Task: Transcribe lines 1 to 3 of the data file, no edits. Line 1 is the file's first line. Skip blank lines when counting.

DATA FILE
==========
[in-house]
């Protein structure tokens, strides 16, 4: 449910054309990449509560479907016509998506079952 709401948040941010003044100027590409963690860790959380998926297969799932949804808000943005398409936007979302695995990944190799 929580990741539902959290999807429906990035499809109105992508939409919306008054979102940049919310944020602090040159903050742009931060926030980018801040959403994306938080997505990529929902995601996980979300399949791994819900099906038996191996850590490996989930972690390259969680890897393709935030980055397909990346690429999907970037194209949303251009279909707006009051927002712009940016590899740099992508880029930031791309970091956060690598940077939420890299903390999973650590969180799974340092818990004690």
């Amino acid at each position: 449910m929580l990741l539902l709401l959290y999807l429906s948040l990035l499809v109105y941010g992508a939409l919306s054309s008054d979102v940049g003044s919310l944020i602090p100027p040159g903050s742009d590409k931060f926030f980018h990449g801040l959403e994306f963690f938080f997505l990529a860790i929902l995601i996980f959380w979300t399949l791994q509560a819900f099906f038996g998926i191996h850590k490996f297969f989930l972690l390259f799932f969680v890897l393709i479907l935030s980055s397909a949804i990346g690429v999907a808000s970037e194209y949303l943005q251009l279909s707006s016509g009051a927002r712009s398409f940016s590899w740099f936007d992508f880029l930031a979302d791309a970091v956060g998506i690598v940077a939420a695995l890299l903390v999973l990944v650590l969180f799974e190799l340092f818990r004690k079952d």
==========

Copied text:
[in-house]
């Protein structure tokens, strides 16, 4: 449910054309990449509560479907016509998506079952 709401948040941010003044100027590409963690860790959380998926297969799932949804808000943005398409936007979302695995990944190799 929580990741539902959290999807429906990035499809109105992508939409919306008054979102940049919310944020602090040159903050742009931060926030980018801040959403994306938080997505990529929902995601996980979300399949791994819900099906038996191996850590490996989930972690390259969680890897393709935030980055397909990346690429999907970037194209949303251009279909707006009051927002712009940016590899740099992508880029930031791309970091956060690598940077939420890299903390999973650590969180799974340092818990004690």
């Amino acid at each position: 449910m929580l990741l539902l709401l959290y999807l429906s948040l990035l499809v109105y941010g992508a939409l919306s054309s008054d979102v940049g003044s919310l944020i602090p100027p040159g903050s742009d590409k931060f926030f980018h990449g801040l959403e994306f963690f938080f997505l990529a860790i929902l995601i996980f959380w979300t399949l791994q509560a819900f099906f038996g998926i191996h850590k490996f297969f989930l972690l390259f799932f969680v890897l393709i479907l935030s980055s397909a949804i990346g690429v999907a808000s970037e194209y949303l943005q251009l279909s707006s016509g009051a927002r712009s398409f940016s590899w740099f936007d992508f880029l930031a979302d791309a970091v956060g998506i690598v940077a939420a695995l890299l903390v999973l990944v650590l969180f799974e190799l340092f818990r004690k079952d």